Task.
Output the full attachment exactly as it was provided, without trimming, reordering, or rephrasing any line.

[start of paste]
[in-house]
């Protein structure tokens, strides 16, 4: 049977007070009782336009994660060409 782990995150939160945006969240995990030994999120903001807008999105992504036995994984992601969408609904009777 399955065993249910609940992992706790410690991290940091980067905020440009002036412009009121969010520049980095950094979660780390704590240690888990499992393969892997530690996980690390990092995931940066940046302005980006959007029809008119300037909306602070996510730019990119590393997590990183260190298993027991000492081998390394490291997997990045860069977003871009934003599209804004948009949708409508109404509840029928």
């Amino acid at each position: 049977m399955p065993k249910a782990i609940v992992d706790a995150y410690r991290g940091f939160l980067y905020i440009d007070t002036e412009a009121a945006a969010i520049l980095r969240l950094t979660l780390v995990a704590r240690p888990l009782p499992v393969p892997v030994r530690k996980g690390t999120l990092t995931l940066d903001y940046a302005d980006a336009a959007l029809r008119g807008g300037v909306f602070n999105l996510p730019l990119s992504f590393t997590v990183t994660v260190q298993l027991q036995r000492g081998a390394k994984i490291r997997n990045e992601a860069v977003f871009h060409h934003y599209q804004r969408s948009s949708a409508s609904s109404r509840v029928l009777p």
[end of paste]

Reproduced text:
[in-house]
């Protein structure tokens, strides 16, 4: 049977007070009782336009994660060409 782990995150939160945006969240995990030994999120903001807008999105992504036995994984992601969408609904009777 399955065993249910609940992992706790410690991290940091980067905020440009002036412009009121969010520049980095950094979660780390704590240690888990499992393969892997530690996980690390990092995931940066940046302005980006959007029809008119300037909306602070996510730019990119590393997590990183260190298993027991000492081998390394490291997997990045860069977003871009934003599209804004948009949708409508109404509840029928």
């Amino acid at each position: 049977m399955p065993k249910a782990i609940v992992d706790a995150y410690r991290g940091f939160l980067y905020i440009d007070t002036e412009a009121a945006a969010i520049l980095r969240l950094t979660l780390v995990a704590r240690p888990l009782p499992v393969p892997v030994r530690k996980g690390t999120l990092t995931l940066d903001y940046a302005d980006a336009a959007l029809r008119g807008g300037v909306f602070n999105l996510p730019l990119s992504f590393t997590v990183t994660v260190q298993l027991q036995r000492g081998a390394k994984i490291r997997n990045e992601a860069v977003f871009h060409h934003y599209q804004r969408s948009s949708a409508s609904s109404r509840v029928l009777p």